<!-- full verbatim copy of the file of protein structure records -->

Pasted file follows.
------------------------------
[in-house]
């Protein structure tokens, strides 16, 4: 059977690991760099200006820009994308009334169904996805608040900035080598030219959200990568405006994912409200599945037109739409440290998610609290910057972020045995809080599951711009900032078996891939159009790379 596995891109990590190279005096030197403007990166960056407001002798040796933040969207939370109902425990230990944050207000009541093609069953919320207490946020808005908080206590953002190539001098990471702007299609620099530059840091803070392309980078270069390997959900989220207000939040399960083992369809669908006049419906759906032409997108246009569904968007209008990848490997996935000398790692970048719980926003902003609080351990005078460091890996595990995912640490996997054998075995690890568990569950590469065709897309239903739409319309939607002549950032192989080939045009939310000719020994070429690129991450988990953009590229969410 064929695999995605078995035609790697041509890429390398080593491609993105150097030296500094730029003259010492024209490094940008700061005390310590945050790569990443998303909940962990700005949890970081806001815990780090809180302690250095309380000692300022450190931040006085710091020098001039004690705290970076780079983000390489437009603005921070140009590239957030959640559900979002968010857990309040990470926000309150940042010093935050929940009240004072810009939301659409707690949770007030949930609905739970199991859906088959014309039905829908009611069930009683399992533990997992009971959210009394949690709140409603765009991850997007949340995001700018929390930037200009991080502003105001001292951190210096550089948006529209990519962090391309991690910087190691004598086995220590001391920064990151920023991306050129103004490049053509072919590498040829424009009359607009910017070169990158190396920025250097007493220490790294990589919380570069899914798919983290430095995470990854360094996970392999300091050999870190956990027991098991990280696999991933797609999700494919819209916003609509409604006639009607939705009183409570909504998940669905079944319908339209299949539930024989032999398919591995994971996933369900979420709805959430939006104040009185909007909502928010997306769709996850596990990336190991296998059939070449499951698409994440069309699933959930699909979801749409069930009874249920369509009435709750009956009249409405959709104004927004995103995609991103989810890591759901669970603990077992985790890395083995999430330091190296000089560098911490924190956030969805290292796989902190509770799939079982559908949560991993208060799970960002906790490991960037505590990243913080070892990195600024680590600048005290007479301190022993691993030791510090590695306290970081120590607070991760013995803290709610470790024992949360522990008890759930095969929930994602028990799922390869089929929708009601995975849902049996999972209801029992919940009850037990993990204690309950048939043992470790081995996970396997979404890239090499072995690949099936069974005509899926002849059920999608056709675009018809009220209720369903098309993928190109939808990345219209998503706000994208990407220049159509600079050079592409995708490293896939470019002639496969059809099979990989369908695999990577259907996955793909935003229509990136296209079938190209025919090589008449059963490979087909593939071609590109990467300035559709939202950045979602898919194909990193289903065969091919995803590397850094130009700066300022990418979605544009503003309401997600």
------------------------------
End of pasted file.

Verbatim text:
[in-house]
């Protein structure tokens, strides 16, 4: 059977690991760099200006820009994308009334169904996805608040900035080598030219959200990568405006994912409200599945037109739409440290998610609290910057972020045995809080599951711009900032078996891939159009790379 596995891109990590190279005096030197403007990166960056407001002798040796933040969207939370109902425990230990944050207000009541093609069953919320207490946020808005908080206590953002190539001098990471702007299609620099530059840091803070392309980078270069390997959900989220207000939040399960083992369809669908006049419906759906032409997108246009569904968007209008990848490997996935000398790692970048719980926003902003609080351990005078460091890996595990995912640490996997054998075995690890568990569950590469065709897309239903739409319309939607002549950032192989080939045009939310000719020994070429690129991450988990953009590229969410 064929695999995605078995035609790697041509890429390398080593491609993105150097030296500094730029003259010492024209490094940008700061005390310590945050790569990443998303909940962990700005949890970081806001815990780090809180302690250095309380000692300022450190931040006085710091020098001039004690705290970076780079983000390489437009603005921070140009590239957030959640559900979002968010857990309040990470926000309150940042010093935050929940009240004072810009939301659409707690949770007030949930609905739970199991859906088959014309039905829908009611069930009683399992533990997992009971959210009394949690709140409603765009991850997007949340995001700018929390930037200009991080502003105001001292951190210096550089948006529209990519962090391309991690910087190691004598086995220590001391920064990151920023991306050129103004490049053509072919590498040829424009009359607009910017070169990158190396920025250097007493220490790294990589919380570069899914798919983290430095995470990854360094996970392999300091050999870190956990027991098991990280696999991933797609999700494919819209916003609509409604006639009607939705009183409570909504998940669905079944319908339209299949539930024989032999398919591995994971996933369900979420709805959430939006104040009185909007909502928010997306769709996850596990990336190991296998059939070449499951698409994440069309699933959930699909979801749409069930009874249920369509009435709750009956009249409405959709104004927004995103995609991103989810890591759901669970603990077992985790890395083995999430330091190296000089560098911490924190956030969805290292796989902190509770799939079982559908949560991993208060799970960002906790490991960037505590990243913080070892990195600024680590600048005290007479301190022993691993030791510090590695306290970081120590607070991760013995803290709610470790024992949360522990008890759930095969929930994602028990799922390869089929929708009601995975849902049996999972209801029992919940009850037990993990204690309950048939043992470790081995996970396997979404890239090499072995690949099936069974005509899926002849059920999608056709675009018809009220209720369903098309993928190109939808990345219209998503706000994208990407220049159509600079050079592409995708490293896939470019002639496969059809099979990989369908695999990577259907996955793909935003229509990136296209079938190209025919090589008449059963490979087909593939071609590109990467300035559709939202950045979602898919194909990193289903065969091919995803590397850094130009700066300022990418979605544009503003309401997600």